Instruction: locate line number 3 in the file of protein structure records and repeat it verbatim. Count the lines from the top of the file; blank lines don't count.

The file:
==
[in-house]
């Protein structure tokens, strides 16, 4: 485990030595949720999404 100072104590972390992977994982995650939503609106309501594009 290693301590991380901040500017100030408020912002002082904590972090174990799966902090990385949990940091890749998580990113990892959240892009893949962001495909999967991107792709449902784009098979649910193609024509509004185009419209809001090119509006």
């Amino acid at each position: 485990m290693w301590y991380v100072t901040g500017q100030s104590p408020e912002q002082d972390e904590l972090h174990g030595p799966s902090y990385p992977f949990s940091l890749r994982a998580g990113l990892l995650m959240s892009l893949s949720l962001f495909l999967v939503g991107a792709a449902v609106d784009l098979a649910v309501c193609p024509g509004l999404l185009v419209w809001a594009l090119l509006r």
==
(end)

């Amino acid at each position: 485990m290693w301590y991380v100072t901040g500017q100030s104590p408020e912002q002082d972390e904590l972090h174990g030595p799966s902090y990385p992977f949990s940091l890749r994982a998580g990113l990892l995650m959240s892009l893949s949720l962001f495909l999967v939503g991107a792709a449902v609106d784009l098979a649910v309501c193609p024509g509004l999404l185009v419209w809001a594009l090119l509006r």